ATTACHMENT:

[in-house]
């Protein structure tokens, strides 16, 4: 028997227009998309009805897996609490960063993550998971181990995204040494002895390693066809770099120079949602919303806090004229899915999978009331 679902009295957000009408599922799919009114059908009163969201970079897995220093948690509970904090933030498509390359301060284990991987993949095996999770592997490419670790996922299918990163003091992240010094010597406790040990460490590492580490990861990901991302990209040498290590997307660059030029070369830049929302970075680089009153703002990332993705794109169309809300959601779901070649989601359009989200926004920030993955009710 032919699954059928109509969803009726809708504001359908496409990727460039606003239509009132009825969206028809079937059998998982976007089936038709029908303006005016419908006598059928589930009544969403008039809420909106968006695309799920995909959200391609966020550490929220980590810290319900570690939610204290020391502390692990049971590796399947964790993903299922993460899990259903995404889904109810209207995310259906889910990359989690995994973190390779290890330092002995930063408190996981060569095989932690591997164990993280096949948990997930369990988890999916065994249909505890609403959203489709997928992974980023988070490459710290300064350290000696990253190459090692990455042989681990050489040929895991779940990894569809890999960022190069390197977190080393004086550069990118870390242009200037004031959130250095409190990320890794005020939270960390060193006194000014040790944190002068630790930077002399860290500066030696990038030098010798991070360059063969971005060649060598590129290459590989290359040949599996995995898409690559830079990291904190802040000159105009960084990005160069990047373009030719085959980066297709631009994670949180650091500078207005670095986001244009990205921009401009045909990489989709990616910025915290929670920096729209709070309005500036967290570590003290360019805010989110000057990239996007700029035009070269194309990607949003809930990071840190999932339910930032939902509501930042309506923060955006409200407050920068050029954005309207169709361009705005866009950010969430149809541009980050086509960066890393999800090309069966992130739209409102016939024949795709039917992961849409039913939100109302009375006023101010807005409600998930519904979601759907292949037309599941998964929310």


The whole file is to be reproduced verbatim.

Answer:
[in-house]
């Protein structure tokens, strides 16, 4: 028997227009998309009805897996609490960063993550998971181990995204040494002895390693066809770099120079949602919303806090004229899915999978009331 679902009295957000009408599922799919009114059908009163969201970079897995220093948690509970904090933030498509390359301060284990991987993949095996999770592997490419670790996922299918990163003091992240010094010597406790040990460490590492580490990861990901991302990209040498290590997307660059030029070369830049929302970075680089009153703002990332993705794109169309809300959601779901070649989601359009989200926004920030993955009710 032919699954059928109509969803009726809708504001359908496409990727460039606003239509009132009825969206028809079937059998998982976007089936038709029908303006005016419908006598059928589930009544969403008039809420909106968006695309799920995909959200391609966020550490929220980590810290319900570690939610204290020391502390692990049971590796399947964790993903299922993460899990259903995404889904109810209207995310259906889910990359989690995994973190390779290890330092002995930063408190996981060569095989932690591997164990993280096949948990997930369990988890999916065994249909505890609403959203489709997928992974980023988070490459710290300064350290000696990253190459090692990455042989681990050489040929895991779940990894569809890999960022190069390197977190080393004086550069990118870390242009200037004031959130250095409190990320890794005020939270960390060193006194000014040790944190002068630790930077002399860290500066030696990038030098010798991070360059063969971005060649060598590129290459590989290359040949599996995995898409690559830079990291904190802040000159105009960084990005160069990047373009030719085959980066297709631009994670949180650091500078207005670095986001244009990205921009401009045909990489989709990616910025915290929670920096729209709070309005500036967290570590003290360019805010989110000057990239996007700029035009070269194309990607949003809930990071840190999932339910930032939902509501930042309506923060955006409200407050920068050029954005309207169709361009705005866009950010969430149809541009980050086509960066890393999800090309069966992130739209409102016939024949795709039917992961849409039913939100109302009375006023101010807005409600998930519904979601759907292949037309599941998964929310």